Those are all small surprises, but they lead to happy, loyal customers who provide good word-of-mouth. While these acts are performed at the local level, the corporate culture at Starbucks is designed to encourage and empower front-line employees to provide this "Surprise and Delight."2
The examples are endless, and while they may seem small they truly represent innovation. Each is unconventional in some respect, so someone needed to be thinking "out of the box" for it to happen, and in each case the company is more successful as a result.
3. Leverage your vendor community
To paraphrase the old saying, "no company is an island." Each of you has an ecosystem, a community of vendors that provide complementary products, add-on products, sales and distribution, service, and other value-adds. Often, you can enhance your product/service offering by engaging new ecosystem partners that will help you to serve an existing market segment more effectively or provide the missing piece that enables you to address a new segment.
Innovation occurs when a third-party offering extends your product capabilities to provide "new to the industry" capabilities.
Throughout the years, Apple Computer has been very effective at enlisting third-party vendors to greatly expand the depth and breadth of solutions available to its customers. It started with the wealth of third-party hardware and software available for the Apple II, and continues today with the variety of iPod accessories. In certain cases, the third-party product combined with Apple's product to produce a real innovation. This was the case for Aldus PageMaker, the desktop publishing package that leveraged the Macintosh WYSIWYG ("what you see is what you get") display and printing capabilities and that ultimately became a "killer app" for the Macintosh.
Are there complementary or add-on products and services that, if added to your current offering, would strengthen your market position or enable you to serve new markets? If so, you might consider recruiting the appropriate outside vendor. Doing so often results in faster time-to-market, requires fewer of your internal resources, and leverages the core competencies of your partner.
4. Achieve a significant improvement in a valued attribute
Innovation can be applied to achieving a significant performance improvement in an attribute that the customer really cares about. "Significant" performance, in this case, means way beyond the expected. It requires a heavy focus on that attribute, often to the point of making the improvement the overall mission for the team.
On-time performance is extremely important to many travelers, especially business people traveling to an important meeting. Southwest Airlines has consistently been among the top—if not the top—airline in this category year after year, and it takes much more than simply trying harder.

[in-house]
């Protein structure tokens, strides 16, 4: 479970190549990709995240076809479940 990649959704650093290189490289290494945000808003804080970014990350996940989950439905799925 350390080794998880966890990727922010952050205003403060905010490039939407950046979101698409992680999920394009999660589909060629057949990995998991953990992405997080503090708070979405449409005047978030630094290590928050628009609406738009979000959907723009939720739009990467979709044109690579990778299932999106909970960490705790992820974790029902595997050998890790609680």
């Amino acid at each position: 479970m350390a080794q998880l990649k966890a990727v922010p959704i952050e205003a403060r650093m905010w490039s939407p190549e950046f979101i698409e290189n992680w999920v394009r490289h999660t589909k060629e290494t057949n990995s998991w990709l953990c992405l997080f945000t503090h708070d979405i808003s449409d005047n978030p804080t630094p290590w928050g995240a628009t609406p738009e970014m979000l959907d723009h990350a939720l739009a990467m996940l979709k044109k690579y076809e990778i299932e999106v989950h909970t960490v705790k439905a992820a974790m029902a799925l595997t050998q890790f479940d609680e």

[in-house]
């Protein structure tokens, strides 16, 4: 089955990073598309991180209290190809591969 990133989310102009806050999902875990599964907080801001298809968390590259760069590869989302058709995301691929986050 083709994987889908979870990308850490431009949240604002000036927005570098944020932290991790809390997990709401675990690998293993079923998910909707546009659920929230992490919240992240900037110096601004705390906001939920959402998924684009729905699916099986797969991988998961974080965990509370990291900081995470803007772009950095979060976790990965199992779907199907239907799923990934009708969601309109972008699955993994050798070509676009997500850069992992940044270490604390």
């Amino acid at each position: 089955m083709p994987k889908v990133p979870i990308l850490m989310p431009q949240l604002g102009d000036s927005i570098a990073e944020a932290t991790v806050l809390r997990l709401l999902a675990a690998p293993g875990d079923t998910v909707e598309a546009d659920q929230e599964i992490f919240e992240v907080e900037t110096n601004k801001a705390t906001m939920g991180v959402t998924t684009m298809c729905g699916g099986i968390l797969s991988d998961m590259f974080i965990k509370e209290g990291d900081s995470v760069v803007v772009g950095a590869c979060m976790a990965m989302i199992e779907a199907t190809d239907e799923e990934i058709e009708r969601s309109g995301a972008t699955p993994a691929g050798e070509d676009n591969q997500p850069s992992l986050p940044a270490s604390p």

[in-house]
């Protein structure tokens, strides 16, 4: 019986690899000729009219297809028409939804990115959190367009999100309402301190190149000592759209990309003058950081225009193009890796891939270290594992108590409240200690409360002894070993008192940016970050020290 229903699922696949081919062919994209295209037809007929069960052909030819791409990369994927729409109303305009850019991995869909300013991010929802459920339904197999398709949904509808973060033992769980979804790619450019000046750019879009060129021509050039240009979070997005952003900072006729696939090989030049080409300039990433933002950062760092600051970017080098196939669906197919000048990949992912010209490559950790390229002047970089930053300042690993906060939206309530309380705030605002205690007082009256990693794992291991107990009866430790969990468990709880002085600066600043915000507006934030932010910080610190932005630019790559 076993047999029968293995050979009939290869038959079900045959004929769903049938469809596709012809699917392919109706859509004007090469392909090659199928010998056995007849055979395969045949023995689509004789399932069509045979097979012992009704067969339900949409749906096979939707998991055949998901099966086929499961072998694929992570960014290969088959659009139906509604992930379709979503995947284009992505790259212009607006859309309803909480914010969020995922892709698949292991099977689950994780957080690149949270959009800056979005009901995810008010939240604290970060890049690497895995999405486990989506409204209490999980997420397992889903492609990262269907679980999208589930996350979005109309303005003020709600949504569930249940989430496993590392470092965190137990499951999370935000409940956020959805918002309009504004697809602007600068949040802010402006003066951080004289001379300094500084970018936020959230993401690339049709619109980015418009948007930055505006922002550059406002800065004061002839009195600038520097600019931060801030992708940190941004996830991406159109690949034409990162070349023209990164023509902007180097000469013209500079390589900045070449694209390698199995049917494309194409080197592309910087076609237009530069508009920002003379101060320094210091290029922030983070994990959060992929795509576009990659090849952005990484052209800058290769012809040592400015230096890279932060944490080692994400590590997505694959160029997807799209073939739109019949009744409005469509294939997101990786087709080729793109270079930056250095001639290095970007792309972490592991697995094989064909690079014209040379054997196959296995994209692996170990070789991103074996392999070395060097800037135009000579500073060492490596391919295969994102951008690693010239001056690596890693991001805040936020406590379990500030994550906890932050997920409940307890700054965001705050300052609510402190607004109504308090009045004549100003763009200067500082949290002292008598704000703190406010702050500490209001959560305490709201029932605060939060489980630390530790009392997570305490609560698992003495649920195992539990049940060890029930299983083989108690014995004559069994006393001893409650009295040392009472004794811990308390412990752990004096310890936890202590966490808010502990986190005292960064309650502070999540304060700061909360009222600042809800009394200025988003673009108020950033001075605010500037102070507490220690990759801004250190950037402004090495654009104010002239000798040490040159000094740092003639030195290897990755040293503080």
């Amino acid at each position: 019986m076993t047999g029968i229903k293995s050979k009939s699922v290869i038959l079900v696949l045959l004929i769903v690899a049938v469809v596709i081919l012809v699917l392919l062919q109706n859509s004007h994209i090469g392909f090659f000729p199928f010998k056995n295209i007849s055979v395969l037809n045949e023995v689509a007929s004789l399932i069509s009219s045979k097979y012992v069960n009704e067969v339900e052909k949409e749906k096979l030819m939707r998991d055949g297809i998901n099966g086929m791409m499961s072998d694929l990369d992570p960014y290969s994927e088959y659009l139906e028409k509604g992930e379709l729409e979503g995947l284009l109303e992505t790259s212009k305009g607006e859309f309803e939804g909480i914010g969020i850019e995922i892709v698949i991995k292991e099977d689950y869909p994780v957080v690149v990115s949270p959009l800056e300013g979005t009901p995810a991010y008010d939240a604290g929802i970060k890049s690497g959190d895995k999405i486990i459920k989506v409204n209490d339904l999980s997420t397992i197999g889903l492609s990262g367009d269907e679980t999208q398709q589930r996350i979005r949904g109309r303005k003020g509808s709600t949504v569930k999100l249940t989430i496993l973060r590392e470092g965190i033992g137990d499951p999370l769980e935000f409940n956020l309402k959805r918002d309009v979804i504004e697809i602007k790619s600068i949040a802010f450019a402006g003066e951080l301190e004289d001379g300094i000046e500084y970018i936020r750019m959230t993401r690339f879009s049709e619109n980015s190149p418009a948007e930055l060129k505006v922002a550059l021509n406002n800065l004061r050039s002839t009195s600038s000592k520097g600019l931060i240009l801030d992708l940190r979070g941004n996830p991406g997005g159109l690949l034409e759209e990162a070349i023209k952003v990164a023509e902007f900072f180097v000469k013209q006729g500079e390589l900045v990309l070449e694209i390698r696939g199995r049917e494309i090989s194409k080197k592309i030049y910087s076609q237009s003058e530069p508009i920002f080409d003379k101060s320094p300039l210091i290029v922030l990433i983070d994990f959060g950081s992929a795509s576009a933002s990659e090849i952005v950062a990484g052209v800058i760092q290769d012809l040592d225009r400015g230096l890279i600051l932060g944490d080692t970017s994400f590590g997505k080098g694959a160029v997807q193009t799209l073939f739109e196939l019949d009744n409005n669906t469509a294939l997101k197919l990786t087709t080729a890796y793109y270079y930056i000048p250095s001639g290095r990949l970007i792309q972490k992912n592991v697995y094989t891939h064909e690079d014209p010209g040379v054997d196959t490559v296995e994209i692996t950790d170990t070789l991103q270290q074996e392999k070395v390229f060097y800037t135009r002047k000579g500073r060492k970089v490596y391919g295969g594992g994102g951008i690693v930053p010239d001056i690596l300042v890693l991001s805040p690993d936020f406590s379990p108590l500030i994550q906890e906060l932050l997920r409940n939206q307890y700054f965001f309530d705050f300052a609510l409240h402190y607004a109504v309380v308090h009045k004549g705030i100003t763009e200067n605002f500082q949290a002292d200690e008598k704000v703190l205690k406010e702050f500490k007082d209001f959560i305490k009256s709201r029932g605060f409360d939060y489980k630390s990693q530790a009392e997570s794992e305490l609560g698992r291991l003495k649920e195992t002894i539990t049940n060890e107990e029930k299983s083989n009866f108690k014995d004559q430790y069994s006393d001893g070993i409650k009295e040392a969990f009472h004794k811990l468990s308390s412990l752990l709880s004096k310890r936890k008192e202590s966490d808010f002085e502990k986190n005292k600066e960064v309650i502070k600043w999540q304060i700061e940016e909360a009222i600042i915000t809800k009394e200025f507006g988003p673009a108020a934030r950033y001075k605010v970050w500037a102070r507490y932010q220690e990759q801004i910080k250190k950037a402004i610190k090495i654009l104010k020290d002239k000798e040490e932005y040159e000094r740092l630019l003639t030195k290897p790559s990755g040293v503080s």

It results from a combination of factors, including the short-hop point-to-point (versus hub and spoke) service strategy, the use of a single aircraft for simplicity, the first-come-first-served seating, and a company culture that fosters cooperation and close communication among the many functions that must work together during the time the airplane is on the ground.
Although each of these factors contributes to fast and predictable turnaround time—ultimately to the outstanding on-time performance—it is the combination of them that produces the breakthrough.3
5. Creatively segment the market
It is often possible to re-segment or sub-segment the market in order to focus on satisfying a particular set of customers that is under-served by competition, and thus gain competitive advantage.
This is what Southwest Airlines did by focusing on the short-distance traveler. In many locations it used older airports (e.g., Midway instead of O'Hare in Chicago) that were closer to the center of the city and therefore more convenient for travelers. As discussed above, this market segment also meant that Southwest could employ a point-to-point route system, rather than hub-and-spoke, to achieve better on-time performance.
The Enterprise Rent-a-Car example also illustrates the power of recognizing and serving a new market segment—the temporary replacement of an auto in the repair shop. Note that it is not a single item but a combination—convenient locations, shuttle service, selling through repair shops and insurance companies, insurance-friendly rates and billing—that ultimately contributes to Enterprise's prominence in this segment.
Think of ways you can engage additional customers by adding new services and sales/marketing approaches designed especially for them. Typically, you don't need to make major changes (or any changes, for that matter) to the basic product you offer; you can leverage what your company already produces. Often, these new services and sales/marketing approaches can be added by recruiting the right ecosystem partners, as discussed earlier.
There are, of course, many additional ways to be innovative in your business to engage your customers.
The important thing to remember is that it is not just about the company's core product or service, that ultimately the customer needs to benefit in some way, and marketing can and should play a major role.
1 Example inspired by Jeneanne Rae, Peer Insight.
2 Joseph A. Michelli, The Starbucks Experience, McGraw-Hill, 2007.
3 Jody Hoffer Gittell, The Southwest Airlines Way, McGraw-Hill, 2003.
MarketingProfs is interested in learning more about the role of marketing in your company. Please take take this short 20-question survey survey (it should take less than 10 minutes to fill out). In return for your time, you will have access to the executive summary of the study when it is available. Premium subscribers will have access to the full report.